Philip Glass – Two Pages / Contrary Motion / Music in Fifths / Music in Similar Motion (1969-1971)


“The Philip Glass sound is easily caricatured in the minds of some listeners: a few minor-key notes are rattled off, and then repeated. By proposing to leave it at that, the composer’s critics reveal they haven’t listened to very much of his music. … By the following year, Glass had honed a distinct method of creating music via minimal means: He discovered that a small unit of melody could be spooled into longer lines, if you took those notes through a complicated process of addition and subtraction. The resulting music could prove spellbinding, if that’s the experience you wanted. But it also rewarded obsessively close listening. This ‘additive’ approach yielded a succession of important works, between 1968 and 1971. These compositions gave Glass’ minimalism a new, more strictly patterned sound, one that would define the rest of his purely minimalist period. Five of these items—’Two Pages,’ ‘Music in Fifths,’ ‘Music in Similar Motion,’ ‘Music in Contrary Motion,’ and ‘Music with Changing Parts’—were also key pieces in the repertoire of the composer-keyboardist’s pioneering own ensemble, which he formed in 1968. And they were some of the first Glass opuses issued on LP. Because Glass and his ensemble were still learning to master this new aesthetic, their iconic early recordings sometimes have a harried vibe, as they learned how to speak their own language.The fact that every rhythmic addition isn’t always faultlessly executed by the group can be charming, though this quality tends to come at the expense of Glass’ compositional ideas. (Glass later said he always thought ‘Changing Parts‘ was too ‘spacey’ for his own taste.) … As its title suggests, ‘Music in Fifths’ presents one keyboard part that is shadowed by another at the interval of a perfect-fifth (breaking a cardinal rule of music theory, in a bit of private joke to one of Glass’s old teachers). ‘Music in Contrary Motion’ is dominated by an inverted tonal relationship between another pair of keyboard lines. These two emphatically conceptual pieces receive devoted performances at the hands of Cluster’s pianists, though the comparatively limited nature of the works can’t be disguised. While provocative and energetic, there were only so many pieces for Glass to write in this vein. To find a new one, he’d need some fresh ideas. …”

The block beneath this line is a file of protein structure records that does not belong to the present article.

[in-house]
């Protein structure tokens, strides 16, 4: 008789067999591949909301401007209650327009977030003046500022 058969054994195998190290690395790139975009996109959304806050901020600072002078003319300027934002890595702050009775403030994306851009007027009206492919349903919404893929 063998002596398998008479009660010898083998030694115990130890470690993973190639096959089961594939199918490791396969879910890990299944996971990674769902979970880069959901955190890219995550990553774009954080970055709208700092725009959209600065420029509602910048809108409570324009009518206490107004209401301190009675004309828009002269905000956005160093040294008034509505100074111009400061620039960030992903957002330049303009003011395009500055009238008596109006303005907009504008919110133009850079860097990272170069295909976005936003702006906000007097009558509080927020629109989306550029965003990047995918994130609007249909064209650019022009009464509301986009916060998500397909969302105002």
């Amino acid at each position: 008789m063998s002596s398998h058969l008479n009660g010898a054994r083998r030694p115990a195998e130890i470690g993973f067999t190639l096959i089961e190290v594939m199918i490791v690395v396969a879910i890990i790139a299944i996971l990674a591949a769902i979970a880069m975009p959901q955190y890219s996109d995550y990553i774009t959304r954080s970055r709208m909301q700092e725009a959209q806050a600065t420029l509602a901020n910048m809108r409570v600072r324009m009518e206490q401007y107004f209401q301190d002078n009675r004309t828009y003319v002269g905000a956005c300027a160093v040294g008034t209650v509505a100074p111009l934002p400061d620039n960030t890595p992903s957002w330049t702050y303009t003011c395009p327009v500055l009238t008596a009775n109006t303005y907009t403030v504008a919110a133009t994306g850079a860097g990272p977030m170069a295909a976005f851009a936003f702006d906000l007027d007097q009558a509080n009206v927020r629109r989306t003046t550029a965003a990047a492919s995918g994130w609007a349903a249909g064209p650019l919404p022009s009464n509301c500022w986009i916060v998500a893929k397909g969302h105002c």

Cluster Ensemble: Plays Philip Glass
NY Times: A Philip Glass Score Was Lost. 50 Years Later, Here It Is. (Audio)
Disogs: Music In Similar Motion / Music In Fifths (Video), Music With Changing Parts (Video)
FM: Two Pages / Contrary Motion / Music in Fifths / Music in Similar Motion (Audio)

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